CARL AZUZ, CNN 10 ANCHOR:Social media company and the information they allow people to share. That's our first topic today on CNN 10. I'm Carl Azuz. Earlier this week, Facebook said any content, posts or articles that deny the Holocaust wouldno longerbe allowed on its platform.
Under the leadership of Adolf Hitler, Nazi Germany murdered 6 million Jewish people and millions of others during World War II. The Holocaust is an infamous example of genocide, the intentional destruction of a religious or ethnic group. Facebook CEO Mark Zuckerberg, who is Jewish, said in 2018 that though he finds it deeply offensive for people to deny the Holocaust, he didn't think Facebook should remove content that does that.
He said there are things that different people get wrong. But on Monday, Facebook told the Bloomberg financial and media company that it would ban Holocaust denial on its platform. It said it was reversing its policy because there's been a worldwide increase in anti-Semitism, discrimination against Jews, and because there's a quote "alarming level of ignorance" about the Holocaust especially among young people.
The company's new rule does notapply toother genocides though, like the Rwandan genocide or the Armenian genocide which the nation of Turkey denies. And Bloomberg says Facebook did not explain why it would still allow the other content. Zuckerberg admits he struggled with the tension betweenstanding forfree speech and the harm caused by minimizing or denying the Holocaust, but he thinks his company has found the right balance.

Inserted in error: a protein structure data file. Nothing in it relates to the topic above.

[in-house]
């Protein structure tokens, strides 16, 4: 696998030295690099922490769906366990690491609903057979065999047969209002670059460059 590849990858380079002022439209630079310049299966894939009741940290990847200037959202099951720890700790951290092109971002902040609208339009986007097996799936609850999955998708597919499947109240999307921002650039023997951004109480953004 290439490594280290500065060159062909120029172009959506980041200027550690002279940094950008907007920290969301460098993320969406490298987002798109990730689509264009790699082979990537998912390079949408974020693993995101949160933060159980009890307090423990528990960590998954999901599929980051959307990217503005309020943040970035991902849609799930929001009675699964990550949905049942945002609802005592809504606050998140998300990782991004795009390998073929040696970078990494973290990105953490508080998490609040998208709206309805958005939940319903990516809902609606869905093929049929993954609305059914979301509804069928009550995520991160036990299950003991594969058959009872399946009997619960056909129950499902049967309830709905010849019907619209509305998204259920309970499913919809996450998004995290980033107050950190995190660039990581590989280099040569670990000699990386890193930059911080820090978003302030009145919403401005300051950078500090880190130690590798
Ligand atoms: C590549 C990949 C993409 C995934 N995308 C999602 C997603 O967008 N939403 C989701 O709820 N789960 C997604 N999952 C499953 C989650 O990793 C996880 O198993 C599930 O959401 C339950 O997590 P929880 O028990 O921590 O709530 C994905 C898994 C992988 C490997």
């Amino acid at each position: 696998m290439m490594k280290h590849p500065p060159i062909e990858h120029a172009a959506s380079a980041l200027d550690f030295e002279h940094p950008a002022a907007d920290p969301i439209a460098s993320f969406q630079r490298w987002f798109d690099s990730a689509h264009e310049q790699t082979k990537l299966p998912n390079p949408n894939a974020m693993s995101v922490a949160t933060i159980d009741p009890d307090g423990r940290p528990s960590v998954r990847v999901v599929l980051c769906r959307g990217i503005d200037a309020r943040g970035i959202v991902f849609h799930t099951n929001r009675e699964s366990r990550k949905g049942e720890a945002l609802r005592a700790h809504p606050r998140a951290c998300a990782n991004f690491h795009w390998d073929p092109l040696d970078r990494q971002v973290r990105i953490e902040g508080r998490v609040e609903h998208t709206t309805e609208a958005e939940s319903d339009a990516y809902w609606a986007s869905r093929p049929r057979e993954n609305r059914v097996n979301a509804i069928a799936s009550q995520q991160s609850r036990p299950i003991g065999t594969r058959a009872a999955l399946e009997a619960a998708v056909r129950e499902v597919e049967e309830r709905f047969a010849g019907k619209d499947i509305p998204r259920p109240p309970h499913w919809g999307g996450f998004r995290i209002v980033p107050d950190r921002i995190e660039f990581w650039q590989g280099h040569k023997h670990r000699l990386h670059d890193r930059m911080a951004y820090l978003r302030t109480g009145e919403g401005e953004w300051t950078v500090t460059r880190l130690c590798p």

But that's a challenge that's not only faced by Facebook. People often get their news from social media. There are more than 2 billion Facebook users every month. There are 2 billion who use YouTube. More than 1 billion who use Instagram. 330 million who use Twitter. And all of these sites have been criticized over the information they choose to allow.
In the political world, American Democrats have said Twitter and Facebook haven't done enough to stop misinformation or fake news that spreads online. American Republicans have said the companies unfairly censor conservative speech online. This isaccording tothe Forbes business media company. So social media organizations are often criticized for an uneven approach whenever they work to filter what's posted by hundreds of millions of users.